“Believed to be the longest walkway in the UK at a length of 300 metres, it will be officially unveiled by BBC Countryfile presenter Ellie Harrison on April 26 before it is open to the public from April 27.  Standing at 13 metres tall, the walkway features a number of interactive hotspots that will give visitors of all ages the chance to get up-close with nature and learn more about the world of trees.”

It will, no doubt, be hugely popular, but it seems a stretch to say the treat will be a “tree-top” route.  As the Gazette’s (and Westonbirt’s) pictures show, “mid-trunk” might be a better term.  However, given that there is step-free access, and it will afford new vistas, we don’t want to be picky about it.  Indeed, when you walk along it, you’ll likely find us there.

Click here to read what Westonbirt has to say about it.

 

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High Praise for March Level 1: Introduction to Forest School Principles course at Kings Weston House, Bristol

Our recent Level 1: Introduction to Forest School Principles course held at at Kings Weston House, Bristol has been a great success. Over 2 days, the enthusiastic trainees were able to test the Forest School approach for themselves, whilst learning lots of practical activities and ideas to use with their groups.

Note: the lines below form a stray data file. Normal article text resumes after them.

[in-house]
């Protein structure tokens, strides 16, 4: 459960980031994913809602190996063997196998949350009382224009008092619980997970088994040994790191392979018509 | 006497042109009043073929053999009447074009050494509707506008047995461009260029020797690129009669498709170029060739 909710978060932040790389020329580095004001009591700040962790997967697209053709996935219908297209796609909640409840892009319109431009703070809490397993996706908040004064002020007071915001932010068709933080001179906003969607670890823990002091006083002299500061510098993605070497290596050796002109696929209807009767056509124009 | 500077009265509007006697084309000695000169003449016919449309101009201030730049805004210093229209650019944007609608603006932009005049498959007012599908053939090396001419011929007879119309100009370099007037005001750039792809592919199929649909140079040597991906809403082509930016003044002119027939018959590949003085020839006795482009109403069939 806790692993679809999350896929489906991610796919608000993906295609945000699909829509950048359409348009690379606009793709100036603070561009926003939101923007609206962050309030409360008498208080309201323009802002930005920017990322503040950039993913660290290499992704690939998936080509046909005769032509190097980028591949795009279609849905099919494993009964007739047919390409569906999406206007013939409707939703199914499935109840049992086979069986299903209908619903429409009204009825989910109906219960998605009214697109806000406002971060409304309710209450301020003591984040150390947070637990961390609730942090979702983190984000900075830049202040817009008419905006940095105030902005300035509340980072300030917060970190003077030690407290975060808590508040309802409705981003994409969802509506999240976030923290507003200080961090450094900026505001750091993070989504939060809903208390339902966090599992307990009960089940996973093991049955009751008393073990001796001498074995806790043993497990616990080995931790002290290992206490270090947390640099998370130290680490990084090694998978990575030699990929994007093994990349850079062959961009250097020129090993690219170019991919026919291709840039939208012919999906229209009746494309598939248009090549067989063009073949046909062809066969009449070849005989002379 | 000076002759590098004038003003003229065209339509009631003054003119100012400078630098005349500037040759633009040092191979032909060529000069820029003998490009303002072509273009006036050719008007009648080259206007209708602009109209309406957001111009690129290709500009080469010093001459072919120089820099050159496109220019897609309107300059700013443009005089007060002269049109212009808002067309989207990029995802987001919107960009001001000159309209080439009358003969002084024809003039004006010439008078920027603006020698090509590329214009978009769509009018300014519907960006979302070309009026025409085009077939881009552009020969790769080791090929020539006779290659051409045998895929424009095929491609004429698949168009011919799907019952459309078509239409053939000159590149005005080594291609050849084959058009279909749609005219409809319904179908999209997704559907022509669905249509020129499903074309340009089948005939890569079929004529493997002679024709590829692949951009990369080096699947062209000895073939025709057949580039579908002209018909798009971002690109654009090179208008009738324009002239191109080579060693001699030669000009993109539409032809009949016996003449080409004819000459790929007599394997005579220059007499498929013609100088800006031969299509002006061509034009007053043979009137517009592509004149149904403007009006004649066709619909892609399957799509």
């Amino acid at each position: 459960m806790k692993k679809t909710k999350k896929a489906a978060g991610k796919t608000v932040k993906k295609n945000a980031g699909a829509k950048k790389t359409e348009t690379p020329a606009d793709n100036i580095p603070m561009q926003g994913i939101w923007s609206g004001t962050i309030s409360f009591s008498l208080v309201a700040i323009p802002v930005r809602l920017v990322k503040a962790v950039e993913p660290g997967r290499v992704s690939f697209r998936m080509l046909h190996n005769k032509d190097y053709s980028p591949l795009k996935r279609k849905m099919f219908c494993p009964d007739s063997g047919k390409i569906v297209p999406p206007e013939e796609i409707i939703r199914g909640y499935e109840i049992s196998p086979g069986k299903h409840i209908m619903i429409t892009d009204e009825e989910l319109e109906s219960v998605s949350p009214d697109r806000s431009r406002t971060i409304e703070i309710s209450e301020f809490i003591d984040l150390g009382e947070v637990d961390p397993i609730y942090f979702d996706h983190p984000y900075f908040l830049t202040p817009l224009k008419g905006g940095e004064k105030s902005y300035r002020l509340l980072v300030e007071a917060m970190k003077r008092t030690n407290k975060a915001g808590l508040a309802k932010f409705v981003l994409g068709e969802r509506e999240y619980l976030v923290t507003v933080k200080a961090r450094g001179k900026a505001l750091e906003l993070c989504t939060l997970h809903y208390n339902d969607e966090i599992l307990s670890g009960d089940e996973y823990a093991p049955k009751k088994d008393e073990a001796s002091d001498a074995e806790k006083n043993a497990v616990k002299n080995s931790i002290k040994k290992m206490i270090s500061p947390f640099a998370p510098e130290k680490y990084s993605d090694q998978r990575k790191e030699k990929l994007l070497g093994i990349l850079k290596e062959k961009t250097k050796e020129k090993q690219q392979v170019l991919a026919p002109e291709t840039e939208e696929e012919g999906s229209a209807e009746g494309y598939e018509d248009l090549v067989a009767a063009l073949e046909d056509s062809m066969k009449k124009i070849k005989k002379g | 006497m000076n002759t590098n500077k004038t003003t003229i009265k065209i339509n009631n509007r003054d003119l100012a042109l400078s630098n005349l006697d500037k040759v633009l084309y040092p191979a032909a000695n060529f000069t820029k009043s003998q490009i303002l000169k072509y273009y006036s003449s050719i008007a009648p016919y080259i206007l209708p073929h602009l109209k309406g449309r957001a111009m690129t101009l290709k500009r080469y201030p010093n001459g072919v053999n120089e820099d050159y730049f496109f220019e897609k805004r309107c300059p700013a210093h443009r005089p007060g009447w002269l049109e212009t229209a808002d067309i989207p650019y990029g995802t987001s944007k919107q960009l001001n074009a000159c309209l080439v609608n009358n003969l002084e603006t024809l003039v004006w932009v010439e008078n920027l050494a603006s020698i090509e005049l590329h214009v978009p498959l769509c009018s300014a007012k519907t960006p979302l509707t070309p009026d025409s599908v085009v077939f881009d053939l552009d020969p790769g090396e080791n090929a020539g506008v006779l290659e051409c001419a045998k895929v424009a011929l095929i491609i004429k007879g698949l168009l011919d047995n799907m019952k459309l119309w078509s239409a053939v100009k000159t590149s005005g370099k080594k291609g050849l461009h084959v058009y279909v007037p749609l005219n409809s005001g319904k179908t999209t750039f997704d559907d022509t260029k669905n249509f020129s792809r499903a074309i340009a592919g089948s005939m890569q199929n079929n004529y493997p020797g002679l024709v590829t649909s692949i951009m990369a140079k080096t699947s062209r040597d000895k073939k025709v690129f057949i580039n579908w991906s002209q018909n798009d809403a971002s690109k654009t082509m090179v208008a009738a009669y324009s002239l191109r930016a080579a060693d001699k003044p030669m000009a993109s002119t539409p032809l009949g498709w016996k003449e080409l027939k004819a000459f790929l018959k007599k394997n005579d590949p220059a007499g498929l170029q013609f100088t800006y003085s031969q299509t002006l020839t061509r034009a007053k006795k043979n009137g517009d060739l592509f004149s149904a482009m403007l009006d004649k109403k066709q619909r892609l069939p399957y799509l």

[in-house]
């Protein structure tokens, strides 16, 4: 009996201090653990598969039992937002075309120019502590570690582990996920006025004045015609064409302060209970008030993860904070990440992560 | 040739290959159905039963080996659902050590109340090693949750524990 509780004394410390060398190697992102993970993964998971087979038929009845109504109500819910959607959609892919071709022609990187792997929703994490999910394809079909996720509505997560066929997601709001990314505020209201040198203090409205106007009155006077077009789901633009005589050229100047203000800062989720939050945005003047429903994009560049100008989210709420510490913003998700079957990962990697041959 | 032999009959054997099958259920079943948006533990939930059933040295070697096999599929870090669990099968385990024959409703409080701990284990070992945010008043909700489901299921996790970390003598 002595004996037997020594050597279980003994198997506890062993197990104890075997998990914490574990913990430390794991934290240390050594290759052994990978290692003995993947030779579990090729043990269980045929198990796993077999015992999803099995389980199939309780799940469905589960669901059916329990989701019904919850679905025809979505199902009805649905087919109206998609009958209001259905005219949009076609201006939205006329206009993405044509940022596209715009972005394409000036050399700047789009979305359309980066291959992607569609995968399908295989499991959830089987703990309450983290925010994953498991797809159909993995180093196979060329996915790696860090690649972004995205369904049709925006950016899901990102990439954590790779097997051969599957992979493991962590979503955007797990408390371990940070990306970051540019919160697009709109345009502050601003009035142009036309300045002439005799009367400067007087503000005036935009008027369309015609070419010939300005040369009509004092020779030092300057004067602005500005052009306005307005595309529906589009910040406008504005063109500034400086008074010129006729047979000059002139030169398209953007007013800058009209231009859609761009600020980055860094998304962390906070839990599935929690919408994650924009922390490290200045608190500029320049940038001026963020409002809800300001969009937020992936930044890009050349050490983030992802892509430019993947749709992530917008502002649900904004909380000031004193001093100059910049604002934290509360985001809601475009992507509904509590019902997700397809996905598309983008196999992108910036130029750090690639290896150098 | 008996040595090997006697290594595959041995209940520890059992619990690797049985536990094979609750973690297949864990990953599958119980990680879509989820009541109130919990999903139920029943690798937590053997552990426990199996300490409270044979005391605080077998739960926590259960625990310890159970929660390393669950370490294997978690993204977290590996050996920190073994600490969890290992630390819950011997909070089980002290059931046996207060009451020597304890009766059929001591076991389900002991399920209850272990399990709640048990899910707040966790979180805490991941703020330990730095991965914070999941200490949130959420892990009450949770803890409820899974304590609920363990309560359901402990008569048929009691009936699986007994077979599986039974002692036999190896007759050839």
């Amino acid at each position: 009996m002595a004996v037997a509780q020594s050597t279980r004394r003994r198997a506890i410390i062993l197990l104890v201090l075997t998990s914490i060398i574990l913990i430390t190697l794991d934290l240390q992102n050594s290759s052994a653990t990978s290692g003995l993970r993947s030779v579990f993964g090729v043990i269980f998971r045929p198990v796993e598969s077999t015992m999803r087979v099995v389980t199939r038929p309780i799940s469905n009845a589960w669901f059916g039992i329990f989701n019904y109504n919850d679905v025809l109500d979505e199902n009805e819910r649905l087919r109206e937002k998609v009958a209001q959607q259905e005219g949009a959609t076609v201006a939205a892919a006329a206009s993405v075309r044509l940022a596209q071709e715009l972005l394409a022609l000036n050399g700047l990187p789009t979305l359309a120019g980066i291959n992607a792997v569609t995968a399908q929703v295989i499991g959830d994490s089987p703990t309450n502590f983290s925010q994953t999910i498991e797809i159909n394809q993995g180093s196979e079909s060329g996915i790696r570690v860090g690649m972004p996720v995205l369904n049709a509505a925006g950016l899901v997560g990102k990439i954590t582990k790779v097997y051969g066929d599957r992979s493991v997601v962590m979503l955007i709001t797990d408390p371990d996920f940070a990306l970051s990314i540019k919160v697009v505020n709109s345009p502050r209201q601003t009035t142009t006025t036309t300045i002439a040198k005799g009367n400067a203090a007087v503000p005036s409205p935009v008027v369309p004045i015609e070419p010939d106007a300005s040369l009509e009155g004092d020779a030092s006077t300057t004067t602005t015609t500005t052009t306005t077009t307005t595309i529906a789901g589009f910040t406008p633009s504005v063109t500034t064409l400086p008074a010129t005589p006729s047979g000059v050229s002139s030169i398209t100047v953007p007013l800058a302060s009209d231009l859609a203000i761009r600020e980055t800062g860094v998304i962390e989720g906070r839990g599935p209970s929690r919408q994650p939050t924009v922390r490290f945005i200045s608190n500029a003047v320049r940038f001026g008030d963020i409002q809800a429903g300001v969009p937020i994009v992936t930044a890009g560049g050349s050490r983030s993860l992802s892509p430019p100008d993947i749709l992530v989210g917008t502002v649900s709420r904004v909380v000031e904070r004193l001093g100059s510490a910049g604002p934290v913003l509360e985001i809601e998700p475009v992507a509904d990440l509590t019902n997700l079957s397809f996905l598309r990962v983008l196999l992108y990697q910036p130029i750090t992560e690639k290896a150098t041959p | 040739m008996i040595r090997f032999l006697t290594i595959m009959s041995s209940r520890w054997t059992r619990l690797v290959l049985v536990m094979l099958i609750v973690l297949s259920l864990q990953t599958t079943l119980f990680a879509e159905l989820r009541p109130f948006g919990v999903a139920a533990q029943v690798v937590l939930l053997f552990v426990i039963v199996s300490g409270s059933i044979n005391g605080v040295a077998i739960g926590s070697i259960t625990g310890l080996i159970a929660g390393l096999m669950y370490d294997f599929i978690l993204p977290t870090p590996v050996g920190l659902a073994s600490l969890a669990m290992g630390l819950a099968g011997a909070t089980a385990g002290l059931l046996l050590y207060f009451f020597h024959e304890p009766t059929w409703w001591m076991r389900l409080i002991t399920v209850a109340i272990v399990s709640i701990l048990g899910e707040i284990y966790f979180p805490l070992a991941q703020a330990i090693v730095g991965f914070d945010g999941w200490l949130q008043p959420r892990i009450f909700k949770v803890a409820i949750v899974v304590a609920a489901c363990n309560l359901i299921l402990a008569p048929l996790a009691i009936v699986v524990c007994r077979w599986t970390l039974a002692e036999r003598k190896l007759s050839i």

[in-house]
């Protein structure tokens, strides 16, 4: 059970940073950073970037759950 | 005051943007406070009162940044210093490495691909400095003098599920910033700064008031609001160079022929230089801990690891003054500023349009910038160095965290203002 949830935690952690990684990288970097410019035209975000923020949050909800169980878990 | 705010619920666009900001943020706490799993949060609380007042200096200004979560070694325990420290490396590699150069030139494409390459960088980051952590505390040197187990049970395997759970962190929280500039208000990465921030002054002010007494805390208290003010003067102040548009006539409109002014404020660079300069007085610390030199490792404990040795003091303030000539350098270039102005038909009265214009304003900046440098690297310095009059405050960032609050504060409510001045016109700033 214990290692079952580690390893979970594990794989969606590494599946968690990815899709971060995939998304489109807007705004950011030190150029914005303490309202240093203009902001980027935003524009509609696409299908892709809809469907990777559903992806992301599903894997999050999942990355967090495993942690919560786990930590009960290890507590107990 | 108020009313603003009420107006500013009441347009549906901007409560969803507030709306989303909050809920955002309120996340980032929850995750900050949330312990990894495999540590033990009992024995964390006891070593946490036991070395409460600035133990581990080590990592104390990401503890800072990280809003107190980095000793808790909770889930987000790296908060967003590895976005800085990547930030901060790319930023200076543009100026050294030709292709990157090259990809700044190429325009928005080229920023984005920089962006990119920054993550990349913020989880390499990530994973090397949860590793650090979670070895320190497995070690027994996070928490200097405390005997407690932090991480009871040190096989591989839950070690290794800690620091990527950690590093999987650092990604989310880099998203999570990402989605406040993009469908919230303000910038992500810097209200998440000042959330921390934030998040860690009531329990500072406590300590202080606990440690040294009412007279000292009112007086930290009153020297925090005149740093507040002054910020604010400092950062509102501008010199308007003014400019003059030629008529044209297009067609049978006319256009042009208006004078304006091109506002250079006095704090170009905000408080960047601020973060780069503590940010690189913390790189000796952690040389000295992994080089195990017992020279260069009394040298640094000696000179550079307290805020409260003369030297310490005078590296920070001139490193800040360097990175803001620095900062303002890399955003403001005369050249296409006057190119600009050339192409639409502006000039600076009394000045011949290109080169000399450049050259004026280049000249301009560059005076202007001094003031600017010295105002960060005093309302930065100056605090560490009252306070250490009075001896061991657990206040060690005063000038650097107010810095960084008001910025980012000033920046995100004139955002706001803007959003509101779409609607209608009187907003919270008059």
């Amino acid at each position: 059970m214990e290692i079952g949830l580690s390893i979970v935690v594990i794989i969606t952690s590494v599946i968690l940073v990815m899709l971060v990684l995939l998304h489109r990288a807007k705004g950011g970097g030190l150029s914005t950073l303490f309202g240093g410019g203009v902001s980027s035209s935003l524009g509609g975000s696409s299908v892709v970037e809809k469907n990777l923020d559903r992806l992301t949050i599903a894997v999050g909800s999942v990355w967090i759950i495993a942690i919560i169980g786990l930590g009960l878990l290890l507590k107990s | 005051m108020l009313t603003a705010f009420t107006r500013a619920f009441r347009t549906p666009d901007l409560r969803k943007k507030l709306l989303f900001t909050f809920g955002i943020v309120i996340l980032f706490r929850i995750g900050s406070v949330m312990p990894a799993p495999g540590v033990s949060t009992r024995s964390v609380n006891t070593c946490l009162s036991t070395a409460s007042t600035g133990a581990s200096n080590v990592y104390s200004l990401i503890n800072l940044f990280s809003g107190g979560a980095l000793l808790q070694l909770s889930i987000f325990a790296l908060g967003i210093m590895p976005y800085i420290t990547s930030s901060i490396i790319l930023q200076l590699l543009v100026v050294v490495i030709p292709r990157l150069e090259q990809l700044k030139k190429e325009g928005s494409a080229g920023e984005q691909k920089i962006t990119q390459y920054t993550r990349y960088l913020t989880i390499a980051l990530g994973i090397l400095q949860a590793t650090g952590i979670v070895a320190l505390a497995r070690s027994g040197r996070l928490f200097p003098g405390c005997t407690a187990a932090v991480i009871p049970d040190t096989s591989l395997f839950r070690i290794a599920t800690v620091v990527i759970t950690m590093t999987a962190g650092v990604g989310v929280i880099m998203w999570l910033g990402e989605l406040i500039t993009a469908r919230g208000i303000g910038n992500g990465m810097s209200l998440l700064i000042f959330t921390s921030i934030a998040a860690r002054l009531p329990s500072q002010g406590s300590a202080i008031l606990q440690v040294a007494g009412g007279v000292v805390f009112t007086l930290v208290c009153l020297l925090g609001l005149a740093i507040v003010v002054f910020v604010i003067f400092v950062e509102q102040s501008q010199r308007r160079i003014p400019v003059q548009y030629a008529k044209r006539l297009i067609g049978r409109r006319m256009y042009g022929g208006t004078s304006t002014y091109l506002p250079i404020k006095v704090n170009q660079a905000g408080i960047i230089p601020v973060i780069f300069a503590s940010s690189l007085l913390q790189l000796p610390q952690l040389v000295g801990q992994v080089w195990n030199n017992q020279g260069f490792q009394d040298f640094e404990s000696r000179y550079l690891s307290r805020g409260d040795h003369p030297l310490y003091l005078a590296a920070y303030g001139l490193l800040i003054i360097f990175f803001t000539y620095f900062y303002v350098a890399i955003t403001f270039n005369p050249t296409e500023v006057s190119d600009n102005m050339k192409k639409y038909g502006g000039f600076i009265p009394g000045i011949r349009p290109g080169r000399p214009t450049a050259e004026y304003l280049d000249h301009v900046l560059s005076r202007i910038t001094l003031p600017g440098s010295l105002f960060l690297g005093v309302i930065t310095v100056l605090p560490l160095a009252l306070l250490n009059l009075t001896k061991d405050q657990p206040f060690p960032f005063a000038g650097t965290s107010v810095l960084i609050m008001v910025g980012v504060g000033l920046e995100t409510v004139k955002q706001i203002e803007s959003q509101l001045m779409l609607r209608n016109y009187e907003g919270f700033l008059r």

We have already received some lovely feedback from the trainees about the course with high praise for our fantastic Training Director, Jon Attwood:

‘Very friendly, helpful trainer. Have lots of new ideas as well as gaining an insight into the administration/rules & regulations regarding Forest Schools. I am currently a parent volunteer and feel I am able to offer more within the Forest Schools sessions now – thank you’

‘I was quite nervous as to what to expect from Forest School but I found John to be a really down to earth guy who made this seem much less scary!….the setting was brilliant, the house was really interesting, but the grounds were really good, had everything we needed e.g flat spaces, different trees, shrubs, flowers, canopied areas etc. I would have liked it to be longer….very sad to be back in school today ‘